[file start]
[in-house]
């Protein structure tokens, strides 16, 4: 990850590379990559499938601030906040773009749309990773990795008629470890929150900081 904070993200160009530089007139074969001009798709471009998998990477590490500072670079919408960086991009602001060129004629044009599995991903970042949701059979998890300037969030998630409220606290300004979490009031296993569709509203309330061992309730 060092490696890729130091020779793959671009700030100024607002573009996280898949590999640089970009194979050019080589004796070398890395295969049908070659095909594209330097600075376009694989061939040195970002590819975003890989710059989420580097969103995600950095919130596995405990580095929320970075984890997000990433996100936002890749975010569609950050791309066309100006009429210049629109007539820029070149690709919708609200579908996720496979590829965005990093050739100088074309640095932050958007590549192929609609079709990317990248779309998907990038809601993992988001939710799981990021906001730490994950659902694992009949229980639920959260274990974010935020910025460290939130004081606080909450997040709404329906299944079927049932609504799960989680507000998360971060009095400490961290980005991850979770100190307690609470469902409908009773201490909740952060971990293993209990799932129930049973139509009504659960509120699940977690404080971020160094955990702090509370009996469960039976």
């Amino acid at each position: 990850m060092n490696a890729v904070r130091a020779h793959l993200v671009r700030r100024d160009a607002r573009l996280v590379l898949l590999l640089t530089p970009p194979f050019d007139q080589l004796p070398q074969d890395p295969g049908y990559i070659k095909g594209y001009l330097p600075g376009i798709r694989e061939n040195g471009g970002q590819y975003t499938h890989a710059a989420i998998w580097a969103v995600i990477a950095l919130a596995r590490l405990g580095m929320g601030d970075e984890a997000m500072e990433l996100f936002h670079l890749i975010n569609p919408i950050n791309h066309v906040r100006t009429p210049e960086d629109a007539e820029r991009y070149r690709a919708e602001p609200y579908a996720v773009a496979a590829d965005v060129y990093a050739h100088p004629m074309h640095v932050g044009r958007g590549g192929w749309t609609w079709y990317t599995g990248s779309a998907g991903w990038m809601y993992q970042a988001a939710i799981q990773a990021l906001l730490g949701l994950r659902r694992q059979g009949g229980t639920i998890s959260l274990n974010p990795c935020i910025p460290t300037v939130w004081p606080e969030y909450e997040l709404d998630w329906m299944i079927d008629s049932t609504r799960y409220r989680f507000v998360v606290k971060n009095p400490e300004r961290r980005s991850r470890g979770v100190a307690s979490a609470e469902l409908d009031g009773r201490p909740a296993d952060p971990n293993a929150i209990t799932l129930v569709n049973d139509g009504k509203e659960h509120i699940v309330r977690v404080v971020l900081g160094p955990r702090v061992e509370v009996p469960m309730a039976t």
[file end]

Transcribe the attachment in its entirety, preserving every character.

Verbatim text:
[in-house]
């Protein structure tokens, strides 16, 4: 990850590379990559499938601030906040773009749309990773990795008629470890929150900081 904070993200160009530089007139074969001009798709471009998998990477590490500072670079919408960086991009602001060129004629044009599995991903970042949701059979998890300037969030998630409220606290300004979490009031296993569709509203309330061992309730 060092490696890729130091020779793959671009700030100024607002573009996280898949590999640089970009194979050019080589004796070398890395295969049908070659095909594209330097600075376009694989061939040195970002590819975003890989710059989420580097969103995600950095919130596995405990580095929320970075984890997000990433996100936002890749975010569609950050791309066309100006009429210049629109007539820029070149690709919708609200579908996720496979590829965005990093050739100088074309640095932050958007590549192929609609079709990317990248779309998907990038809601993992988001939710799981990021906001730490994950659902694992009949229980639920959260274990974010935020910025460290939130004081606080909450997040709404329906299944079927049932609504799960989680507000998360971060009095400490961290980005991850979770100190307690609470469902409908009773201490909740952060971990293993209990799932129930049973139509009504659960509120699940977690404080971020160094955990702090509370009996469960039976």
């Amino acid at each position: 990850m060092n490696a890729v904070r130091a020779h793959l993200v671009r700030r100024d160009a607002r573009l996280v590379l898949l590999l640089t530089p970009p194979f050019d007139q080589l004796p070398q074969d890395p295969g049908y990559i070659k095909g594209y001009l330097p600075g376009i798709r694989e061939n040195g471009g970002q590819y975003t499938h890989a710059a989420i998998w580097a969103v995600i990477a950095l919130a596995r590490l405990g580095m929320g601030d970075e984890a997000m500072e990433l996100f936002h670079l890749i975010n569609p919408i950050n791309h066309v906040r100006t009429p210049e960086d629109a007539e820029r991009y070149r690709a919708e602001p609200y579908a996720v773009a496979a590829d965005v060129y990093a050739h100088p004629m074309h640095v932050g044009r958007g590549g192929w749309t609609w079709y990317t599995g990248s779309a998907g991903w990038m809601y993992q970042a988001a939710i799981q990773a990021l906001l730490g949701l994950r659902r694992q059979g009949g229980t639920i998890s959260l274990n974010p990795c935020i910025p460290t300037v939130w004081p606080e969030y909450e997040l709404d998630w329906m299944i079927d008629s049932t609504r799960y409220r989680f507000v998360v606290k971060n009095p400490e300004r961290r980005s991850r470890g979770v100190a307690s979490a609470e469902l409908d009031g009773r201490p909740a296993d952060p971990n293993a929150i209990t799932l129930v569709n049973d139509g009504k509203e659960h509120i699940v309330r977690v404080v971020l900081g160094p955990r702090v061992e509370v009996p469960m309730a039976t």